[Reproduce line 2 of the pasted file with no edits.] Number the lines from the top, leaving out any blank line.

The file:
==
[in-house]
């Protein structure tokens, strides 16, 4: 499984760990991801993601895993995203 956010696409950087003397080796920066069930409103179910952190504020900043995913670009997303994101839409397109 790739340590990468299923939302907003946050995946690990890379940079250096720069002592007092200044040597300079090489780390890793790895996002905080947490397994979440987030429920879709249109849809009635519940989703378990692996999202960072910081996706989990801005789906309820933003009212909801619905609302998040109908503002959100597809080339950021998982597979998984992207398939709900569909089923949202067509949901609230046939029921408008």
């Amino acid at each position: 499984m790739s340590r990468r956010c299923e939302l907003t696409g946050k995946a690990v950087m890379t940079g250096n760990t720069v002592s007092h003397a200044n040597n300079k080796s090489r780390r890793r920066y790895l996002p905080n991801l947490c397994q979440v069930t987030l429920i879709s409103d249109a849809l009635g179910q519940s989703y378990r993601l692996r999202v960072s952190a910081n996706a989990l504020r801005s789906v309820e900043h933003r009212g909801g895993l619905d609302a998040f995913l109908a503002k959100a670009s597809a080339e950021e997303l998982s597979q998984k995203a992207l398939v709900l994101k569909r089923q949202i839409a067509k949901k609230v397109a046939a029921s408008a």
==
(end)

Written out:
């Protein structure tokens, strides 16, 4: 499984760990991801993601895993995203 956010696409950087003397080796920066069930409103179910952190504020900043995913670009997303994101839409397109 790739340590990468299923939302907003946050995946690990890379940079250096720069002592007092200044040597300079090489780390890793790895996002905080947490397994979440987030429920879709249109849809009635519940989703378990692996999202960072910081996706989990801005789906309820933003009212909801619905609302998040109908503002959100597809080339950021998982597979998984992207398939709900569909089923949202067509949901609230046939029921408008």